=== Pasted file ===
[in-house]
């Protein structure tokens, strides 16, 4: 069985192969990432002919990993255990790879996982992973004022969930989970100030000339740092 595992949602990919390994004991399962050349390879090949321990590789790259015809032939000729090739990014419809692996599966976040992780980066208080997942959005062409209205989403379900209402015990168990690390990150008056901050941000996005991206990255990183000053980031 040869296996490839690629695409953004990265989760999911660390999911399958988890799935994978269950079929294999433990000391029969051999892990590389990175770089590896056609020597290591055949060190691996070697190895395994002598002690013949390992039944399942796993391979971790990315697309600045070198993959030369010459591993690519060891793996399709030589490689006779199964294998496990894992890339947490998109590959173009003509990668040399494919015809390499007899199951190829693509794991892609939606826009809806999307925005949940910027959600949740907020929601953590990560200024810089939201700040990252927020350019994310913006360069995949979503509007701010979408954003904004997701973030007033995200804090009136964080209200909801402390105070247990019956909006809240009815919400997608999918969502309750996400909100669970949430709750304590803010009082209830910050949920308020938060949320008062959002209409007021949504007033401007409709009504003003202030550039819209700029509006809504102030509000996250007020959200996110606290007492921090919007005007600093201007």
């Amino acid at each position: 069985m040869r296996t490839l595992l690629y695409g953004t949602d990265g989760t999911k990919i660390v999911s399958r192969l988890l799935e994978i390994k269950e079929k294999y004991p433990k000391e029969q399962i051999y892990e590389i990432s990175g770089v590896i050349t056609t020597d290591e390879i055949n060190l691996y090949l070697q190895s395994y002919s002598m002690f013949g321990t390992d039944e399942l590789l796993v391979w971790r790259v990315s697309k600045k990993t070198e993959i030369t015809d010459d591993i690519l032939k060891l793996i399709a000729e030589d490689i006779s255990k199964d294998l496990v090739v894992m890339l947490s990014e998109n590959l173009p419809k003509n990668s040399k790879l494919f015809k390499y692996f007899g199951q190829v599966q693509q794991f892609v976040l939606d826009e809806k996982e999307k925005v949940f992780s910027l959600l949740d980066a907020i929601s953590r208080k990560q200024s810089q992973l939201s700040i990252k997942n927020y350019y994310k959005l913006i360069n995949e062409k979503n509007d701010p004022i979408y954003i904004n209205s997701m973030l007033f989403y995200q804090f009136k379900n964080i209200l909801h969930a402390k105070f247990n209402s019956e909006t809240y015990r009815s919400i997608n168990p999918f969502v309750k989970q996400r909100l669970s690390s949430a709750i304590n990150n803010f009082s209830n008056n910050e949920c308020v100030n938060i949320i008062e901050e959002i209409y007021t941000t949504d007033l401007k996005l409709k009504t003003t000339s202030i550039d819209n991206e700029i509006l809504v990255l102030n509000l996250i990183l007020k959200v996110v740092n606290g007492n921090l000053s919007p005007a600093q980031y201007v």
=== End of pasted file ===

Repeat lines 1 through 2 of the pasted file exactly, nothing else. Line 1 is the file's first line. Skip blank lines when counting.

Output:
[in-house]
């Protein structure tokens, strides 16, 4: 069985192969990432002919990993255990790879996982992973004022969930989970100030000339740092 595992949602990919390994004991399962050349390879090949321990590789790259015809032939000729090739990014419809692996599966976040992780980066208080997942959005062409209205989403379900209402015990168990690390990150008056901050941000996005991206990255990183000053980031 040869296996490839690629695409953004990265989760999911660390999911399958988890799935994978269950079929294999433990000391029969051999892990590389990175770089590896056609020597290591055949060190691996070697190895395994002598002690013949390992039944399942796993391979971790990315697309600045070198993959030369010459591993690519060891793996399709030589490689006779199964294998496990894992890339947490998109590959173009003509990668040399494919015809390499007899199951190829693509794991892609939606826009809806999307925005949940910027959600949740907020929601953590990560200024810089939201700040990252927020350019994310913006360069995949979503509007701010979408954003904004997701973030007033995200804090009136964080209200909801402390105070247990019956909006809240009815919400997608999918969502309750996400909100669970949430709750304590803010009082209830910050949920308020938060949320008062959002209409007021949504007033401007409709009504003003202030550039819209700029509006809504102030509000996250007020959200996110606290007492921090919007005007600093201007």